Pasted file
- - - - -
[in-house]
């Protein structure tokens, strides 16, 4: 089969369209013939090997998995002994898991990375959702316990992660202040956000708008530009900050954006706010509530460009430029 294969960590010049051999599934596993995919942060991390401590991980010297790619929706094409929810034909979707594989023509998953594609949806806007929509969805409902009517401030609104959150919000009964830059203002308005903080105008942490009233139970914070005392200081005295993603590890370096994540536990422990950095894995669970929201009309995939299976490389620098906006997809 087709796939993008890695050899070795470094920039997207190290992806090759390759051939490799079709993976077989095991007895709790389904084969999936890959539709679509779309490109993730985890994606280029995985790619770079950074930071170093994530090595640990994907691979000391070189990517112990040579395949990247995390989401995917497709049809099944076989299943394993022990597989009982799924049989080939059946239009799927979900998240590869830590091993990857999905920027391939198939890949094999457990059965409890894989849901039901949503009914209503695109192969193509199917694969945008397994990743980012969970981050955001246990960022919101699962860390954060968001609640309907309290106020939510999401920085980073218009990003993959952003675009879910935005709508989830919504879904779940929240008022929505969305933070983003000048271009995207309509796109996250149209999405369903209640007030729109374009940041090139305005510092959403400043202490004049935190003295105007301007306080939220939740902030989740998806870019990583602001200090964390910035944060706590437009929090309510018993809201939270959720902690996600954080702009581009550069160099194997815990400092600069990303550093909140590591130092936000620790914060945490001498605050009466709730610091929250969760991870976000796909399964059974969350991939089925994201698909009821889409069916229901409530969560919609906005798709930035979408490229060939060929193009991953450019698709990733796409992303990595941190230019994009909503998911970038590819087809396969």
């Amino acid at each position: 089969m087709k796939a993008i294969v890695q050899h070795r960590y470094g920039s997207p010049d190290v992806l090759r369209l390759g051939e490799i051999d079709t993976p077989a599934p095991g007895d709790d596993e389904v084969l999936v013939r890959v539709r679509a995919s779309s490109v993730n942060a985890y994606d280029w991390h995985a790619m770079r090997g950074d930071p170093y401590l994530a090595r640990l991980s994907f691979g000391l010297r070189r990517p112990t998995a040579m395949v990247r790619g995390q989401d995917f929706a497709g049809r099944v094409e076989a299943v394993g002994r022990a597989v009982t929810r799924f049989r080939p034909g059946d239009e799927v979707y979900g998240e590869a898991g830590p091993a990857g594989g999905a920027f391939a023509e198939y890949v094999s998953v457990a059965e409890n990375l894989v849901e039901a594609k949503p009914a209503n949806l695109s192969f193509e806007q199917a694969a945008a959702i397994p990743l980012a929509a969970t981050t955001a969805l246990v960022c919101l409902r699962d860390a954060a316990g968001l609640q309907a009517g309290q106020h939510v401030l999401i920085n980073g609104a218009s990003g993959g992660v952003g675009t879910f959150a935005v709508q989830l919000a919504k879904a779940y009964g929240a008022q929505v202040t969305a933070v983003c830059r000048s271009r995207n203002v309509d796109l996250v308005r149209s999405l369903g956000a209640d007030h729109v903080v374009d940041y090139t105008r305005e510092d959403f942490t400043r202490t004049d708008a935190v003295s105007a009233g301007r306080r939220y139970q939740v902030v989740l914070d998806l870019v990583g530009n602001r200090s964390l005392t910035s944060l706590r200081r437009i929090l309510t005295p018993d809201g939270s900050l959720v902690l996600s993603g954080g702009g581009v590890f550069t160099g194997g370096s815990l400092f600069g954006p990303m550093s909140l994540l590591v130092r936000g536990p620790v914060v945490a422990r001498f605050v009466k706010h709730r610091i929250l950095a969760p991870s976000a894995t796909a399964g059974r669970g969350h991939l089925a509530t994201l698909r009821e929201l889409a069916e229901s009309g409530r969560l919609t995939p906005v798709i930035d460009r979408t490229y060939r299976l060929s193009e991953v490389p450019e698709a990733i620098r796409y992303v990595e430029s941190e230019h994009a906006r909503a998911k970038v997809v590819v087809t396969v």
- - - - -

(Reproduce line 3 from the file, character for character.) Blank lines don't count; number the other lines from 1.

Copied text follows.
């Amino acid at each position: 089969m087709k796939a993008i294969v890695q050899h070795r960590y470094g920039s997207p010049d190290v992806l090759r369209l390759g051939e490799i051999d079709t993976p077989a599934p095991g007895d709790d596993e389904v084969l999936v013939r890959v539709r679509a995919s779309s490109v993730n942060a985890y994606d280029w991390h995985a790619m770079r090997g950074d930071p170093y401590l994530a090595r640990l991980s994907f691979g000391l010297r070189r990517p112990t998995a040579m395949v990247r790619g995390q989401d995917f929706a497709g049809r099944v094409e076989a299943v394993g002994r022990a597989v009982t929810r799924f049989r080939p034909g059946d239009e799927v979707y979900g998240e590869a898991g830590p091993a990857g594989g999905a920027f391939a023509e198939y890949v094999s998953v457990a059965e409890n990375l894989v849901e039901a594609k949503p009914a209503n949806l695109s192969f193509e806007q199917a694969a945008a959702i397994p990743l980012a929509a969970t981050t955001a969805l246990v960022c919101l409902r699962d860390a954060a316990g968001l609640q309907a009517g309290q106020h939510v401030l999401i920085n980073g609104a218009s990003g993959g992660v952003g675009t879910f959150a935005v709508q989830l919000a919504k879904a779940y009964g929240a008022q929505v202040t969305a933070v983003c830059r000048s271009r995207n203002v309509d796109l996250v308005r149209s999405l369903g956000a209640d007030h729109v903080v374009d940041y090139t105008r305005e510092d959403f942490t400043r202490t004049d708008a935190v003295s105007a009233g301007r306080r939220y139970q939740v902030v989740l914070d998806l870019v990583g530009n602001r200090s964390l005392t910035s944060l706590r200081r437009i929090l309510t005295p018993d809201g939270s900050l959720v902690l996600s993603g954080g702009g581009v590890f550069t160099g194997g370096s815990l400092f600069g954006p990303m550093s909140l994540l590591v130092r936000g536990p620790v914060v945490a422990r001498f605050v009466k706010h709730r610091i929250l950095a969760p991870s976000a894995t796909a399964g059974r669970g969350h991939l089925a509530t994201l698909r009821e929201l889409a069916e229901s009309g409530r969560l919609t995939p906005v798709i930035d460009r979408t490229y060939r299976l060929s193009e991953v490389p450019e698709a990733i620098r796409y992303v990595e430029s941190e230019h994009a906006r909503a998911k970038v997809v590819v087809t396969v």